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#OnTheBigScreen: Hobbs & Shaw, Stan & Ollie and Van Gogh & Japan

Films opening at South African cinemas, this week, include The Fast & Furious spin-off Hobbs & Shaw; Stan & Ollie; Richard Says Goodbye; Terra Willy and Van Gogh & Japan.

Fast & Furious Presents: Hobbs & Shaw

After eight films that have amassed more than $5bn worldwide, The Fast & Furious franchise now features its first stand-alone vehicle as Dwayne Johnson and Jason Statham reprise their roles as Luke Hobbs and Deckard Shaw.

Ever since hulking lawman Hobbs (Johnson), a loyal agent of America’s Diplomatic Security Service (DSS), and lawless outcast Shaw (Statham), a former British military elite operative, first faced off in 2015’s Furious 7, the duo has swapped smack talk and body blows as they’ve tried to take each other down.

But when cyber-genetically enhanced anarchist Brixton Lorr (Idris Elba) gains control of an insidious bio-threat that could alter humanity forever – and bests Hattie (The Crown’s Vanessa Kirby), a brilliant and fearless rogue MI6 agent who just happens to be Shaw’s sister – these two sworn enemies will have to partner up to bring down the only guy who might be worse than themselves.

Directed by David Leitch (Deadpool 2, Atomic Blonde) from a story by longtime Fast & Furious narrative architect Chris Morgan and a screenplay by Morgan and Drew Pearce (Mission: Impossible – Rogue Nation, Iron Man 3), Hobbs & Shaw blasts open a new door in the Fast universe as it hurtles action across the globe.  

Read more here.

Stan & Ollie

Stan Laurel and Oliver Hardy are widely regarded as the greatest comedy partnership in movie history. Between 1927 and 1950, they made over 107 film appearances (32 silent short films, 40 sound shorts, 23 features, 12 cameos), defining the notion of the double act with infectious chemistry and hilarious routines that seemed effortless but were honed down to the finest detail.

Laurel & Hardy, one of the world’s great comedy teams, set out on a variety hall tour of Britain in 1953.

Diminished by age and with their golden era as the kings of Hollywood comedy now behind them, they face an uncertain future. As the charm and beauty of their performances shines through, they re-connect with their adoring fans.  

The tour becomes a hit, but Stan & Ollie can’t quite shake the spectre of Laurel and Hardy’s past; the long-buried ghosts, coupled with Oliver’s failing health, start to threaten their precious partnership. 

A portrait of the most tender and poignant of creative marriages, they are aware that they may be approaching their swan song, trying to rediscover just how much they mean to each other.

Directed by Jon S Baird and written by Jeff Pope, Steve Coogan and John C Reilly excel in this bittersweet story about the twilight years of the great double act.

Read more here.

Richard Says Goodbye

When Richard (Johnny Depp), a world-weary college professor, is given a life-changing diagnosis he decides to throw all pretence and conventions to the wind and live his life as boldly and freely as possible.

With a biting sense of humour, a reckless streak and a touch of madness, he binges through every vice: drinking, smoking, sex and hurling blunt insults at anyone who annoys him – giving him more pleasure than he’s had in years.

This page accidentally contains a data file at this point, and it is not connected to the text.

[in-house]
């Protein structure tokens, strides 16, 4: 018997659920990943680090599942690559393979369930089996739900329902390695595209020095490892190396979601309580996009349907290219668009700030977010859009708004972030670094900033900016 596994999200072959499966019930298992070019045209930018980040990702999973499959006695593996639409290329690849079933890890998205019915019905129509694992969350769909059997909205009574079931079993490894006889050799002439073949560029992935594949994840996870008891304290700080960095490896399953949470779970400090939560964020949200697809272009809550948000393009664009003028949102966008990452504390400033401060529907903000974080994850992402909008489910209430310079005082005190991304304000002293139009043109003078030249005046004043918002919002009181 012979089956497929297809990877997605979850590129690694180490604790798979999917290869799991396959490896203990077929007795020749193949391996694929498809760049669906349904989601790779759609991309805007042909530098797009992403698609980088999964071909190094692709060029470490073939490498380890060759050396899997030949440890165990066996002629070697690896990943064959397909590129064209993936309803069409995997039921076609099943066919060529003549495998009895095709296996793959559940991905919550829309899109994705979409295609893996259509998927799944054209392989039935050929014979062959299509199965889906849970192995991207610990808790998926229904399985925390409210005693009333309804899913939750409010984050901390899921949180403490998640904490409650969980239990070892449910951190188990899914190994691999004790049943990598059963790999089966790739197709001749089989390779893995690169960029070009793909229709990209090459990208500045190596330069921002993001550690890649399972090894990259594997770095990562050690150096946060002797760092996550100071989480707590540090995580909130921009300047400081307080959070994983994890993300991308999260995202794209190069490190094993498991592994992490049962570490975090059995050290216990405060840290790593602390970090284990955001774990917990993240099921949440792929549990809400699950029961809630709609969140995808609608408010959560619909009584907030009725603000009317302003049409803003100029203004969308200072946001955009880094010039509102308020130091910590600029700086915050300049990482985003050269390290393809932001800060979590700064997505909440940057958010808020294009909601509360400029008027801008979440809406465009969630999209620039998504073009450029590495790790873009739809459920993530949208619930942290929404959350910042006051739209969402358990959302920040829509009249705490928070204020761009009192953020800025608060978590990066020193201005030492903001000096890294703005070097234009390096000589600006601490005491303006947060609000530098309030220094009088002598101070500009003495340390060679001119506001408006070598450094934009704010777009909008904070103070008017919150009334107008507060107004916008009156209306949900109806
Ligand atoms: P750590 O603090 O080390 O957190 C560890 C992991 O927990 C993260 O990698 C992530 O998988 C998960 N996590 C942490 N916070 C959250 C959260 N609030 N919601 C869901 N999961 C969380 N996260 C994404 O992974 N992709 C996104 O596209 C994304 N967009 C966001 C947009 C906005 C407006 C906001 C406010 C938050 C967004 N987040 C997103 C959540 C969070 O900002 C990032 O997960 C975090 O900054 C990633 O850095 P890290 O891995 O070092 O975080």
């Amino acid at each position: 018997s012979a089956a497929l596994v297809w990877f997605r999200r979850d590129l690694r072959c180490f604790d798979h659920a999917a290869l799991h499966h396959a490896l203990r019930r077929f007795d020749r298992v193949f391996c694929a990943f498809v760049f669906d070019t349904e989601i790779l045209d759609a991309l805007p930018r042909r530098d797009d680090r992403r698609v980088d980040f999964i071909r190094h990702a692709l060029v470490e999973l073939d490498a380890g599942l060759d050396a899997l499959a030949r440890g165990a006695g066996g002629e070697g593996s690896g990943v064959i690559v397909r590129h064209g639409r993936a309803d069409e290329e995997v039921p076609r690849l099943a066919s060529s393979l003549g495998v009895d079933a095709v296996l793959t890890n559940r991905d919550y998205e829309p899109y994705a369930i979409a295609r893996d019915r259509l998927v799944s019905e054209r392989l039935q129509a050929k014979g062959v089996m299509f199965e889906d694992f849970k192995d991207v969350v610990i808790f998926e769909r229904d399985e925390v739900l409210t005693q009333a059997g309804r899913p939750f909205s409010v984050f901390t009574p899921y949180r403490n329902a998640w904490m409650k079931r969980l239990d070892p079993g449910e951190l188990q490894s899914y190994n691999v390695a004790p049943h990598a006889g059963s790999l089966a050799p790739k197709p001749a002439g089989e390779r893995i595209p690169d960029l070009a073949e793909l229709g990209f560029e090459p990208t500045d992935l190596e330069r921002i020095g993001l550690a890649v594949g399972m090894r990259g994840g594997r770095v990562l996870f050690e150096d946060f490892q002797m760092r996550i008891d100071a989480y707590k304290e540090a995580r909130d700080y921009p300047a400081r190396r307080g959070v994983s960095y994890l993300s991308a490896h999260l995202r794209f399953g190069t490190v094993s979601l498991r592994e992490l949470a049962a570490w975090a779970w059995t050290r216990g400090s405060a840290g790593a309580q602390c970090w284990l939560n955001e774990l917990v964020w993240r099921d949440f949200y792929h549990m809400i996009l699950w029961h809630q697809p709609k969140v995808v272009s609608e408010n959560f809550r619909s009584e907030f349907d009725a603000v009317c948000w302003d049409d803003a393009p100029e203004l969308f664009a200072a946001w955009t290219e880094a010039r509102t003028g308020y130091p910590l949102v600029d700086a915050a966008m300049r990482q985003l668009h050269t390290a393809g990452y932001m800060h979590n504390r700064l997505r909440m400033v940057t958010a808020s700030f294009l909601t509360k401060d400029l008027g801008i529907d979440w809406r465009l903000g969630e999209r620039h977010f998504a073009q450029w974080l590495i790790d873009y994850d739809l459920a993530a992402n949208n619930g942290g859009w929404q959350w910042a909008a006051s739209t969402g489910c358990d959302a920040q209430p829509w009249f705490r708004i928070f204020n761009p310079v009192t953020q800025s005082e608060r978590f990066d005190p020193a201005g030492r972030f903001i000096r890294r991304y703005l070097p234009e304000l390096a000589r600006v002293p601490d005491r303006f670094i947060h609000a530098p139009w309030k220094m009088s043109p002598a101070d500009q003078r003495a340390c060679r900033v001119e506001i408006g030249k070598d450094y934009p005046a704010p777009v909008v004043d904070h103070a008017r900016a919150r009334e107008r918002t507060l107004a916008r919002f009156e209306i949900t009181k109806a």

His rollicking journey and bravura assault on the status quo as he runs out the clock leads him to come to terms with the truth and embrace the people he loves for a final hurrah.

Richard Says Goodbye is a hilarious and devastating comedy-drama about how one man decides to live life to the fullest at the very moment he’s faced with the end of his journey.

Written and directed by Wayne Roberts.

Terra Willy

Following the destruction of their ship, the young Willy is separated from his parents with whom he travelled in space. His spare capsule lands on a wild and unexplored planet.

With the help of Buck, a survival robot, he will have to hold until the arrival of a rescue mission.

Directed by Eric Tosti.

Van Gogh & Japan

In the exhibition on which this film is based – Van Gogh & Japan at the Van Gogh Museum in Amsterdam, it is evident that Japan had a profound influence on the artist and his work.

After leaving Paris for the south of France, which in his mind was the closest to a kind of Japan as he could find, the productive, yet troubled years that followed must be seen in the context of Van Gogh bending Japanese influences as he wanted and defining himself as a modern artist with clear Asian precursors.

The film travels to France, the Netherlands and Japan to explore the remarkable heritage that made him the artist we know of today. The sixth season of Exhibition on Screen brings to life the glorious exhibitions of the works of some of the greatest artists that ever lived. The films also offer deep insight, and exclusive behind-the-screens footage of exhibitions, while weaving lesser-known life stories of legendary artists.

Showing at Rosebank Nouveau in Johannesburg, Brooklyn Nouveau in Pretoria and Ster-Kinekor Gateway Nouveau in Durban from 3 August 2019.

Read more about the latest and upcoming film releases:

About Daniel Dercksen

Daniel Dercksen has been a contributor for Lifestyle since 2012. As the driving force behind the successful independent training initiative The Writing Studio and a published film and theatre journalist of 40 years, teaching workshops in creative writing, playwriting and screenwriting throughout South Africa and internationally the past 22 years. Visit

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